How do I socialize my puppy?

How do I socialize my puppy?

Who wants to socialize their puppy? Do you know what socialization means? Are you socialized?

Let’s first start with a proper definition. Socialization literally means learning to be a part of society. And when used in the context of socializing a puppy, it means acclimating that puppy to a life lived within a human society. In other words, to socialize a puppy not only means helping that puppy feel comfortable around other pet dogs, but also around a variety of human environments such as traffic, crowds, construction, parks, children, and other people.

Dogs are most susceptible to socialization techniques between three and twelve weeks old, which is why we typically refer to the socialization of a puppy. It’s tough to introduce a dog to unfamiliar surroundings or to desensitize them to scary situations after about eighteen weeks (although not impossible). Even more of a reason to concentrate on proper socialization early as opposed to later when complex or intensive training techniques may need to be employed.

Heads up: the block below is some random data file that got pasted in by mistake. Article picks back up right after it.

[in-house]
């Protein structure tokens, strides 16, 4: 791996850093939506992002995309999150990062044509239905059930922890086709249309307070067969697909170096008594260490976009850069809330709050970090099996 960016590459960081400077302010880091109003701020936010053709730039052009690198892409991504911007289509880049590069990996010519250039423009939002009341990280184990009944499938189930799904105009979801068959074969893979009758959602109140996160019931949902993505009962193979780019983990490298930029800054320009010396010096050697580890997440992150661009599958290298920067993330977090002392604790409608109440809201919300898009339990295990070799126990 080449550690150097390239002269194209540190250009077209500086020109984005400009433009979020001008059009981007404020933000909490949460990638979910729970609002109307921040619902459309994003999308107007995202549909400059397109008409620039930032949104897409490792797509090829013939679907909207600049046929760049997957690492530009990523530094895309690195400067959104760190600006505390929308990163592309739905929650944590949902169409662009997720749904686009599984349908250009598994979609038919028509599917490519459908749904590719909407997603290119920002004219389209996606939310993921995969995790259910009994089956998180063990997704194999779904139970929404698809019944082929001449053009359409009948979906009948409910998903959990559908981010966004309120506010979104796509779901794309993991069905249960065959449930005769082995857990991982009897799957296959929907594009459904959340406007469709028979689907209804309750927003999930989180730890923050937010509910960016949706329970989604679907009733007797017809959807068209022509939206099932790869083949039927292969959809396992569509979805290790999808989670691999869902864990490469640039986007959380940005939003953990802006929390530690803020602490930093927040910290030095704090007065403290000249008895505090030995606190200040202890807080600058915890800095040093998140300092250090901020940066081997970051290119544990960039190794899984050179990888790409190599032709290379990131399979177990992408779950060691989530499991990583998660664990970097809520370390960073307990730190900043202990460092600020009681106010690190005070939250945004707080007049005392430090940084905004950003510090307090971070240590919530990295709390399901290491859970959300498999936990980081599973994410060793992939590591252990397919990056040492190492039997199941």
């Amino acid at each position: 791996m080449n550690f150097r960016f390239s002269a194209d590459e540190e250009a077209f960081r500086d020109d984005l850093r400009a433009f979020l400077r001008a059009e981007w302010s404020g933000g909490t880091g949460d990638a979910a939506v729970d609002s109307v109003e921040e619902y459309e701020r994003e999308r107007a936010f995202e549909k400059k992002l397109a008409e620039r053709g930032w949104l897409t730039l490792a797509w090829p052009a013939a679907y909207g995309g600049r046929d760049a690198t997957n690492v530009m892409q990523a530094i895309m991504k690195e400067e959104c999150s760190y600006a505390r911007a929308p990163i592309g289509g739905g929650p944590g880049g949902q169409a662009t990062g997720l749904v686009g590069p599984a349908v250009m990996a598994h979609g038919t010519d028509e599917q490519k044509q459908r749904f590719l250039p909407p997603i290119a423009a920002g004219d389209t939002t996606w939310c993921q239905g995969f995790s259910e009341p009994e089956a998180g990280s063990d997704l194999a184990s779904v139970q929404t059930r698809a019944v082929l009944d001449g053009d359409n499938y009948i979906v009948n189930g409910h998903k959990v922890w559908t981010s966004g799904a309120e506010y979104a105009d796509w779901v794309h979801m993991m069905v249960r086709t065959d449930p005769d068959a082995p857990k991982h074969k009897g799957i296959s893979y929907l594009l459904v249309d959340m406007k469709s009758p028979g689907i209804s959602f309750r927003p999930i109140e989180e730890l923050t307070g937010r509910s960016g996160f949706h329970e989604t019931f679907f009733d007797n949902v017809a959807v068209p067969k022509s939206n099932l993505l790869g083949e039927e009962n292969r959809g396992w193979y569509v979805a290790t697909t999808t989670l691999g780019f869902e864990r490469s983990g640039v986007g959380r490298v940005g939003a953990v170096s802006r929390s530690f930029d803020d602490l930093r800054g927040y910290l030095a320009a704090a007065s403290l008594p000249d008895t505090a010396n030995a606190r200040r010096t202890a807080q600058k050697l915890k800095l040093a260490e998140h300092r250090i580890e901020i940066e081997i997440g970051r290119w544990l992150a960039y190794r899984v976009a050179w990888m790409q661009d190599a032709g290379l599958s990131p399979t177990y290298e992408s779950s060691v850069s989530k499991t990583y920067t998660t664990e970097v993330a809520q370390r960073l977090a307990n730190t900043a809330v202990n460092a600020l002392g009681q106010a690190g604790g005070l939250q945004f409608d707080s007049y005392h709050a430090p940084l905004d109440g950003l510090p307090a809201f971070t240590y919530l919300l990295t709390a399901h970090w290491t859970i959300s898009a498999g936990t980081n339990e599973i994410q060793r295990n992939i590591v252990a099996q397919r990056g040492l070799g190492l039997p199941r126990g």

So how do you go about socializing a puppy? One word: Exposure. And to as many different experiences as possible, especially during that three to twelve week window. Include exposure to people, animals, traffic, car rides, garbage trucks, schoolyards, crowds, babies – any type of sight or sound that you think your particular lifestyle might encounter. Don’t forget physical handling, either, such as groomers, baths, and vet visits. Socialization is a big project, but it doesn’t have to be boring. It should actually be fun!

If nothing else, you may also want to consider attending puppy kindergarten classes. These are classes designed specifically for socialization within a perceived safe environment. Your puppy most likely will be involved in group off leash play with a number of other puppies and their owners helping your pet become comfortable in a community setting involving interaction with a number of other participants.

Article Source: Pet WebMD (http://pets.webmd.com)

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